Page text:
Tornadoes don’t occur in the Loop, do they?
Tornadoes can occur in the Loop. According to tornado researcher the late Dr. Ted Fujita, the friction caused by tall buildings in central Chicago would disrupt the inflow needed for tornadoes and help dissipate weak ones, but nothing would stop the strongest EF4 or EF5 tornadoes.
On May 6, 1876, an F3 tornado (containing winds of 158 to 206 mph) struck in what would become the Loop. Two people were killed, but no tornadoes have been reported in the Loop since then.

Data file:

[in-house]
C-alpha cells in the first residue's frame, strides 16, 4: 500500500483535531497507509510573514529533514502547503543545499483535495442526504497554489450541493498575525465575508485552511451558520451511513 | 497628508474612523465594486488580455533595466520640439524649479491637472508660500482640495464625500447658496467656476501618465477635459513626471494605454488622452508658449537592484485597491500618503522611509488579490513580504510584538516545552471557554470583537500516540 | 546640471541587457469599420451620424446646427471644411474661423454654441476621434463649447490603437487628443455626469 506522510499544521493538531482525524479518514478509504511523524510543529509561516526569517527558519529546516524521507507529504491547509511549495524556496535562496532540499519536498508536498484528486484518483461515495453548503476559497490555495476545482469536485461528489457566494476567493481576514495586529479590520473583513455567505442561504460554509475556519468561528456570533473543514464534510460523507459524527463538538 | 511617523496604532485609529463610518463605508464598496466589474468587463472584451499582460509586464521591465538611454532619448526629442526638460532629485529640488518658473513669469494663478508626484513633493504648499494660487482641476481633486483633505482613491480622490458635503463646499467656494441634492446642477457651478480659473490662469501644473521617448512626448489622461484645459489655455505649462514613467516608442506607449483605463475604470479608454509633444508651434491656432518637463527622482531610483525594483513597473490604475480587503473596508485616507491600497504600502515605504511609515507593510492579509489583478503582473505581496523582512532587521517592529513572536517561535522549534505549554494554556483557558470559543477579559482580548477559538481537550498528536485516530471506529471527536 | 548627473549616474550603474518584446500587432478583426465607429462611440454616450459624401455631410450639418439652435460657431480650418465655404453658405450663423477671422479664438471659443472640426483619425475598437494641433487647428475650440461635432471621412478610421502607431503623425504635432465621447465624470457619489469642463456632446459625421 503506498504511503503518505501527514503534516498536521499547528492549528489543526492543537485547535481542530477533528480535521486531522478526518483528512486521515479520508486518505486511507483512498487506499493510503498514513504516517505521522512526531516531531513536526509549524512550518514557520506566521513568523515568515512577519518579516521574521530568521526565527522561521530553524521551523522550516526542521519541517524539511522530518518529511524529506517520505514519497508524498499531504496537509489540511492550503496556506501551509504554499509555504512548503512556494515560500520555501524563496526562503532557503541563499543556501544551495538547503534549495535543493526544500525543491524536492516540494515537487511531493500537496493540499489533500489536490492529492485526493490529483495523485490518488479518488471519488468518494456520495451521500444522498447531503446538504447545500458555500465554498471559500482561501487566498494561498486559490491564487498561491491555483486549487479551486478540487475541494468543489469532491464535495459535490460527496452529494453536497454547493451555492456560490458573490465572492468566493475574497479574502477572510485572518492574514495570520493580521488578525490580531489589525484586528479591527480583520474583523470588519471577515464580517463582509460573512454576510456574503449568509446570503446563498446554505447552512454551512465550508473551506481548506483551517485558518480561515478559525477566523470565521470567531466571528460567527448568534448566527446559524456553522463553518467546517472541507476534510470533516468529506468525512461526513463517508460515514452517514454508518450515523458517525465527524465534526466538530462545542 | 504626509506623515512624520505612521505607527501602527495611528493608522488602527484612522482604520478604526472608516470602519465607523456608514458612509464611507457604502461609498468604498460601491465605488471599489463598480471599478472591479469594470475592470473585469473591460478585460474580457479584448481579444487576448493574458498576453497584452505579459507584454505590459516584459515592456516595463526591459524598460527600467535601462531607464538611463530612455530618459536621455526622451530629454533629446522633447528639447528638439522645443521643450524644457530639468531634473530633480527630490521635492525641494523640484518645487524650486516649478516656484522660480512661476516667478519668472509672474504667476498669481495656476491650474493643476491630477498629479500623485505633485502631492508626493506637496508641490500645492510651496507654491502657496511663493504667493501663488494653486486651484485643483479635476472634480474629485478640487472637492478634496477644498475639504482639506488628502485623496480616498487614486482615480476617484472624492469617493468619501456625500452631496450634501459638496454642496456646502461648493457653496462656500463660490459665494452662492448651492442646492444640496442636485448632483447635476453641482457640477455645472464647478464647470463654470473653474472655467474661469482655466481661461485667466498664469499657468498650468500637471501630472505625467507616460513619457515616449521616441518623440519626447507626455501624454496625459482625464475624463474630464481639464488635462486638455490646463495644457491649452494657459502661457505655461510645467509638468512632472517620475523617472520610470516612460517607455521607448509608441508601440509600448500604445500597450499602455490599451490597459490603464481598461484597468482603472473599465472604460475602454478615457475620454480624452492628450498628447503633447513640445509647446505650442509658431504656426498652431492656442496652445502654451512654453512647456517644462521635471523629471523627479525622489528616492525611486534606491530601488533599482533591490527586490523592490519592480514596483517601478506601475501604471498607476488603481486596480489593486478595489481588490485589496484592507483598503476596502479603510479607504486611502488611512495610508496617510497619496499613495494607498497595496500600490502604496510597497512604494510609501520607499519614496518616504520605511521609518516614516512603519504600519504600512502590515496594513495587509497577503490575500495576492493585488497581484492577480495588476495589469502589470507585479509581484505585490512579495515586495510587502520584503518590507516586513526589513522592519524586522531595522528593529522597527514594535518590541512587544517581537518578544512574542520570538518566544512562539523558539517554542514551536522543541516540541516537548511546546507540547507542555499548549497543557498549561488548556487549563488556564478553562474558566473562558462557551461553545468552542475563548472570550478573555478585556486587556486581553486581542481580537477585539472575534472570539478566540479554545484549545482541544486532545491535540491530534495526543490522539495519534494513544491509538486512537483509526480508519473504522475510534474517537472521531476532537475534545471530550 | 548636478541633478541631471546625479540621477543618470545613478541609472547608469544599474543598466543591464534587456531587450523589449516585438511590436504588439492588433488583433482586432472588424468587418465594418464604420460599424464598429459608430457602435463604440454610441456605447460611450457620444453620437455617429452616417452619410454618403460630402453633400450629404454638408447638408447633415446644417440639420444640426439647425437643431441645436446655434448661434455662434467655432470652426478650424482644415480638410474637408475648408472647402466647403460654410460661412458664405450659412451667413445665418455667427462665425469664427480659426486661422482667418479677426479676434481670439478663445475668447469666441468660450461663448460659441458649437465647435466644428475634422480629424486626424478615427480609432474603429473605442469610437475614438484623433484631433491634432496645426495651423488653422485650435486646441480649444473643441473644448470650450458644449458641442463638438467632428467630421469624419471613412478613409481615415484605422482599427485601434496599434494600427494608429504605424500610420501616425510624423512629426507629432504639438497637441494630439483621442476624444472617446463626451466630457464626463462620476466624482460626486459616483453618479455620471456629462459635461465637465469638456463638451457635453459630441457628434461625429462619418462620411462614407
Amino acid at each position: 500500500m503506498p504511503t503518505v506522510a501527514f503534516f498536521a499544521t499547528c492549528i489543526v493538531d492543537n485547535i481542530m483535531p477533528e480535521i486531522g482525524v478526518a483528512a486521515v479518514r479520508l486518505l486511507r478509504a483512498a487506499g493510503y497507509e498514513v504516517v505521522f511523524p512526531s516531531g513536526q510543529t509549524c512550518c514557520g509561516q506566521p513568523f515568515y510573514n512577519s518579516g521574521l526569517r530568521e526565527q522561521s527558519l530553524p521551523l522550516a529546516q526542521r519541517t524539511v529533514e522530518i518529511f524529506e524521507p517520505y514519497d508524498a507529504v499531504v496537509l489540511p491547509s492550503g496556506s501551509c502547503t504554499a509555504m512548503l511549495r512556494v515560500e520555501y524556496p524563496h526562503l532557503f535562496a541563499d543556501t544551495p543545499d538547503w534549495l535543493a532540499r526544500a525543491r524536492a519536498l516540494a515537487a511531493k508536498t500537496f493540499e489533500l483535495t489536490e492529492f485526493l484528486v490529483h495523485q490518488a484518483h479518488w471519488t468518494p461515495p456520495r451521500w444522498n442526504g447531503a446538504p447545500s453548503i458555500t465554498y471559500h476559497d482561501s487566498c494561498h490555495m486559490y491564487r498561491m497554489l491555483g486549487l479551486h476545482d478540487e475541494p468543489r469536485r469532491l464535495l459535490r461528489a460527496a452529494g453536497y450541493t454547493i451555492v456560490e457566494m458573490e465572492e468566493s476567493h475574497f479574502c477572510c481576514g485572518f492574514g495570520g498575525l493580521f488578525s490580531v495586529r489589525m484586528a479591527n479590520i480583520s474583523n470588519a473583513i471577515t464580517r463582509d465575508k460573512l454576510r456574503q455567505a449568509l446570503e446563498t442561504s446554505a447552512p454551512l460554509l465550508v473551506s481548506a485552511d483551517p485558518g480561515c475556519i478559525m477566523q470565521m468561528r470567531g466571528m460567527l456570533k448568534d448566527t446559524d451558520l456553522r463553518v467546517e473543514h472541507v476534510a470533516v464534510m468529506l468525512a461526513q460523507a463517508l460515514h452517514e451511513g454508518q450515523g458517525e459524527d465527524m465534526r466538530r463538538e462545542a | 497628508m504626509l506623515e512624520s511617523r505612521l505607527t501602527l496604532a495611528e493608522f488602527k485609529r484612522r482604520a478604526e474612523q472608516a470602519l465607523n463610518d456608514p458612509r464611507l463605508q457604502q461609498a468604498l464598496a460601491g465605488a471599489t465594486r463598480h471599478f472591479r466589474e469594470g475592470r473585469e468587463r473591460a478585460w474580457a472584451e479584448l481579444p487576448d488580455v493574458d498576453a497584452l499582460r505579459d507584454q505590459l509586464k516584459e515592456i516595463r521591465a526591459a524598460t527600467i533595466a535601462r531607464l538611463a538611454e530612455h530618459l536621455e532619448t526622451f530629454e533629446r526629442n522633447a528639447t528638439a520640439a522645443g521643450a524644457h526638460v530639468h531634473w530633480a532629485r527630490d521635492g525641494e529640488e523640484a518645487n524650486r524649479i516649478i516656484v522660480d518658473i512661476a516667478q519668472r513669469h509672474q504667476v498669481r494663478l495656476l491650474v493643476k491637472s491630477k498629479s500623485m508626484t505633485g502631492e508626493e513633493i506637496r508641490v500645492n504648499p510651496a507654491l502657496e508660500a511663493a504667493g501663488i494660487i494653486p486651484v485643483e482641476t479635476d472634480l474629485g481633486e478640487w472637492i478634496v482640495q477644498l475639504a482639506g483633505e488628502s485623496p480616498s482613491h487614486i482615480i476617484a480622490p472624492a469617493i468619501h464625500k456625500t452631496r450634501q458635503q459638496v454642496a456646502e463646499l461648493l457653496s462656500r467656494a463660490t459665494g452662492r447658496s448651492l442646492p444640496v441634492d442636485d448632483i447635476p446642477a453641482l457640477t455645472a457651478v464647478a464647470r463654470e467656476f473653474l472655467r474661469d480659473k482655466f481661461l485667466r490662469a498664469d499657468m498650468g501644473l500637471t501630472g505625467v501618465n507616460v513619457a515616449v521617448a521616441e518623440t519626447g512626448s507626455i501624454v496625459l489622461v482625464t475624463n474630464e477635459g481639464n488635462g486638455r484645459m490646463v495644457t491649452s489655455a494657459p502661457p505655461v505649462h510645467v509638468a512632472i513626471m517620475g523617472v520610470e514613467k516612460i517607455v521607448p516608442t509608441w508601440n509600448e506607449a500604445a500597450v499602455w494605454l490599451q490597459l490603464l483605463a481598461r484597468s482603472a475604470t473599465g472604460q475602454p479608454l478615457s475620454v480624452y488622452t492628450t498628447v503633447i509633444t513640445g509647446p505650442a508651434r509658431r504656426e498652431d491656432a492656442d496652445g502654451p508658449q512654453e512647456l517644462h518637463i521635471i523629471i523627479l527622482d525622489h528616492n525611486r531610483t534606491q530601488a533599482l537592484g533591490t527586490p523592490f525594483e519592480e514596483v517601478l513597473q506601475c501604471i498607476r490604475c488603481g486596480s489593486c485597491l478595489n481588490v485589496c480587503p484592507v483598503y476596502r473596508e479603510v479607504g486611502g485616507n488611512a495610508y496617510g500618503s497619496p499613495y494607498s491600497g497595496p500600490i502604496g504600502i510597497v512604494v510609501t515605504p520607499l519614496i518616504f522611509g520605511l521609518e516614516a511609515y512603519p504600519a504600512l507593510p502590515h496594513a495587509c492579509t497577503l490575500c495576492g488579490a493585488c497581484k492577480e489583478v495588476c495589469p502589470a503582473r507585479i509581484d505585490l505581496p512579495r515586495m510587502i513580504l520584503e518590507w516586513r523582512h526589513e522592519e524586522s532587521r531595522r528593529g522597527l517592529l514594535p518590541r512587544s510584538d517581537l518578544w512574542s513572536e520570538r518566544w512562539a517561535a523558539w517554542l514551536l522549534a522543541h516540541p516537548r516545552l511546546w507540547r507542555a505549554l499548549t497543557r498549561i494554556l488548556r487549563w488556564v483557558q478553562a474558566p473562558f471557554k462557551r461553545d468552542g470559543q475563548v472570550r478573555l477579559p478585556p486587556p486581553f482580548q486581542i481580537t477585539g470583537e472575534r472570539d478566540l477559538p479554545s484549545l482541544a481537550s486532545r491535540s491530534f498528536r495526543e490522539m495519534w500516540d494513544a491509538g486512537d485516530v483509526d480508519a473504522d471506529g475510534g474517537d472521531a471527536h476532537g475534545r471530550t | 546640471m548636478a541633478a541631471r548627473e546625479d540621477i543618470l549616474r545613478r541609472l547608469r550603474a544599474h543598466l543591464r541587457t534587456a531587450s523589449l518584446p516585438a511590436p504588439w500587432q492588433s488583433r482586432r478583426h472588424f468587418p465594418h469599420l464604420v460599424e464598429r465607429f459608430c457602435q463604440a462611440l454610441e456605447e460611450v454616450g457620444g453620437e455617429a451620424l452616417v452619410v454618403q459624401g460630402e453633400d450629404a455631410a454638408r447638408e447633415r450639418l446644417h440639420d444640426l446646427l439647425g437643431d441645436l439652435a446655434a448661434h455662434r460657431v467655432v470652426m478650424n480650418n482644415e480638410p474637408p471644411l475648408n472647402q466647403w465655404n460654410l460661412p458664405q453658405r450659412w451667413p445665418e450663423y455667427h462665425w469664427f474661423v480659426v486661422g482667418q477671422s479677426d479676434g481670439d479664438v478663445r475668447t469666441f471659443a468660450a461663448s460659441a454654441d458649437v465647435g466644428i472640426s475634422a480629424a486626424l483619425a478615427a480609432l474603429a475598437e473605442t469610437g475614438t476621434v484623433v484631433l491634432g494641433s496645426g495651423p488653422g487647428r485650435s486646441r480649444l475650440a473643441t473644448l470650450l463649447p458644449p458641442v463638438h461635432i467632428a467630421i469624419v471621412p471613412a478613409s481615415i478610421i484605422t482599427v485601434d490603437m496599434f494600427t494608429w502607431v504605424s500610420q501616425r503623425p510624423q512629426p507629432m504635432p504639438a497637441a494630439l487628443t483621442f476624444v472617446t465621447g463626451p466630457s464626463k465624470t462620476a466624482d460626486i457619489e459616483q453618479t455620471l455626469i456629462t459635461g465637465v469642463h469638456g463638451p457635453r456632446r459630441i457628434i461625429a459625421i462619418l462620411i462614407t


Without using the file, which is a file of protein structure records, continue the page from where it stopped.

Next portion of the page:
No spot in the Chicago area is immune from tornadoes, and the same holds for the entire Midwest. Tornadoes can occur anywhere in the nation’s midsection; the chance occurrence is low but not non-existent.